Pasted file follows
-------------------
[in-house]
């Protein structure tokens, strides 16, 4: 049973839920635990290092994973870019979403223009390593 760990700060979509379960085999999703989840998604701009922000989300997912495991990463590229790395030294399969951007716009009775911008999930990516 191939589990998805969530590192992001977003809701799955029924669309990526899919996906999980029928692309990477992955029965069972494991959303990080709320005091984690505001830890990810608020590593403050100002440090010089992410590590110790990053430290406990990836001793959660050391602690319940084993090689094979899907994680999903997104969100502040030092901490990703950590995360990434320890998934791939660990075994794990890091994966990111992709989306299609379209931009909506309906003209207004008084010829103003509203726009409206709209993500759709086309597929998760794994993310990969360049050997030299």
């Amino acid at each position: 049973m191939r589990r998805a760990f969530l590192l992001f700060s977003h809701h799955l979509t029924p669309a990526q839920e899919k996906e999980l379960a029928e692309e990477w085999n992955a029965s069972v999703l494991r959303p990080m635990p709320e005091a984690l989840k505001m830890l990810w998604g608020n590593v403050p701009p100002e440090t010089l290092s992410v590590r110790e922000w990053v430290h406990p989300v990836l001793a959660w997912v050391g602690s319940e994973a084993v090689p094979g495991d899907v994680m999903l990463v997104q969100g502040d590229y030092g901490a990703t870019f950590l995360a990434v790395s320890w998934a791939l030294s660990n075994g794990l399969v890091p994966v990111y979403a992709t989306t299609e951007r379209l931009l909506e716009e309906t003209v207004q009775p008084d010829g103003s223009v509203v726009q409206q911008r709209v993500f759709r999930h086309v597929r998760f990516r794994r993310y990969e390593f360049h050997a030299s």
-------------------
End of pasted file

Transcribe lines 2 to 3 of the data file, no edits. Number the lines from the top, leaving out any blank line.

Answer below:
């Protein structure tokens, strides 16, 4: 049973839920635990290092994973870019979403223009390593 760990700060979509379960085999999703989840998604701009922000989300997912495991990463590229790395030294399969951007716009009775911008999930990516 191939589990998805969530590192992001977003809701799955029924669309990526899919996906999980029928692309990477992955029965069972494991959303990080709320005091984690505001830890990810608020590593403050100002440090010089992410590590110790990053430290406990990836001793959660050391602690319940084993090689094979899907994680999903997104969100502040030092901490990703950590995360990434320890998934791939660990075994794990890091994966990111992709989306299609379209931009909506309906003209207004008084010829103003509203726009409206709209993500759709086309597929998760794994993310990969360049050997030299």
């Amino acid at each position: 049973m191939r589990r998805a760990f969530l590192l992001f700060s977003h809701h799955l979509t029924p669309a990526q839920e899919k996906e999980l379960a029928e692309e990477w085999n992955a029965s069972v999703l494991r959303p990080m635990p709320e005091a984690l989840k505001m830890l990810w998604g608020n590593v403050p701009p100002e440090t010089l290092s992410v590590r110790e922000w990053v430290h406990p989300v990836l001793a959660w997912v050391g602690s319940e994973a084993v090689p094979g495991d899907v994680m999903l990463v997104q969100g502040d590229y030092g901490a990703t870019f950590l995360a990434v790395s320890w998934a791939l030294s660990n075994g794990l399969v890091p994966v990111y979403a992709t989306t299609e951007r379209l931009l909506e716009e309906t003209v207004q009775p008084d010829g103003s223009v509203v726009q409206q911008r709209v993500f759709r999930h086309v597929r998760f990516r794994r993310y990969e390593f360049h050997a030299s």